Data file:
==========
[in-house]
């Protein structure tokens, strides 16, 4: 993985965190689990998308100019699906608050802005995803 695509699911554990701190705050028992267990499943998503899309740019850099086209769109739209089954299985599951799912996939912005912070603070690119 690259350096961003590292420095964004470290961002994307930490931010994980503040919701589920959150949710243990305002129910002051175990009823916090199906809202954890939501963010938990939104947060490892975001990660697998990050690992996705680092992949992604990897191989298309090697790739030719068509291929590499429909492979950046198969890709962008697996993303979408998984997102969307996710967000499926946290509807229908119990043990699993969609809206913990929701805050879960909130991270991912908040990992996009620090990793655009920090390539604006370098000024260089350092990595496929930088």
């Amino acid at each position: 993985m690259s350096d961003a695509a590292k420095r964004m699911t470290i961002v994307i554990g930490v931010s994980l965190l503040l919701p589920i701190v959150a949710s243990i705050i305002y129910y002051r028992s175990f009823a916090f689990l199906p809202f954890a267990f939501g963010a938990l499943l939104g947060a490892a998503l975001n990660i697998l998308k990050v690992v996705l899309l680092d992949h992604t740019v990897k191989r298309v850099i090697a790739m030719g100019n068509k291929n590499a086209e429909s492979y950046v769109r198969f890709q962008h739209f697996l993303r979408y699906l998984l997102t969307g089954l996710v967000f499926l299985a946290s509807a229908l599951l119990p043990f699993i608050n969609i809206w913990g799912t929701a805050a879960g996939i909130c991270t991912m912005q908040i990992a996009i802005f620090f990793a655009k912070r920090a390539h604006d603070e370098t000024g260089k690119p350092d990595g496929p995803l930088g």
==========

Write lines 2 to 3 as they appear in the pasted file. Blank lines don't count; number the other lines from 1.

């Protein structure tokens, strides 16, 4: 993985965190689990998308100019699906608050802005995803 695509699911554990701190705050028992267990499943998503899309740019850099086209769109739209089954299985599951799912996939912005912070603070690119 690259350096961003590292420095964004470290961002994307930490931010994980503040919701589920959150949710243990305002129910002051175990009823916090199906809202954890939501963010938990939104947060490892975001990660697998990050690992996705680092992949992604990897191989298309090697790739030719068509291929590499429909492979950046198969890709962008697996993303979408998984997102969307996710967000499926946290509807229908119990043990699993969609809206913990929701805050879960909130991270991912908040990992996009620090990793655009920090390539604006370098000024260089350092990595496929930088």
């Amino acid at each position: 993985m690259s350096d961003a695509a590292k420095r964004m699911t470290i961002v994307i554990g930490v931010s994980l965190l503040l919701p589920i701190v959150a949710s243990i705050i305002y129910y002051r028992s175990f009823a916090f689990l199906p809202f954890a267990f939501g963010a938990l499943l939104g947060a490892a998503l975001n990660i697998l998308k990050v690992v996705l899309l680092d992949h992604t740019v990897k191989r298309v850099i090697a790739m030719g100019n068509k291929n590499a086209e429909s492979y950046v769109r198969f890709q962008h739209f697996l993303r979408y699906l998984l997102t969307g089954l996710v967000f499926l299985a946290s509807a229908l599951l119990p043990f699993i608050n969609i809206w913990g799912t929701a805050a879960g996939i909130c991270t991912m912005q908040i990992a996009i802005f620090f990793a655009k912070r920090a390539h604006d603070e370098t000024g260089k690119p350092d990595g496929p995803l930088g």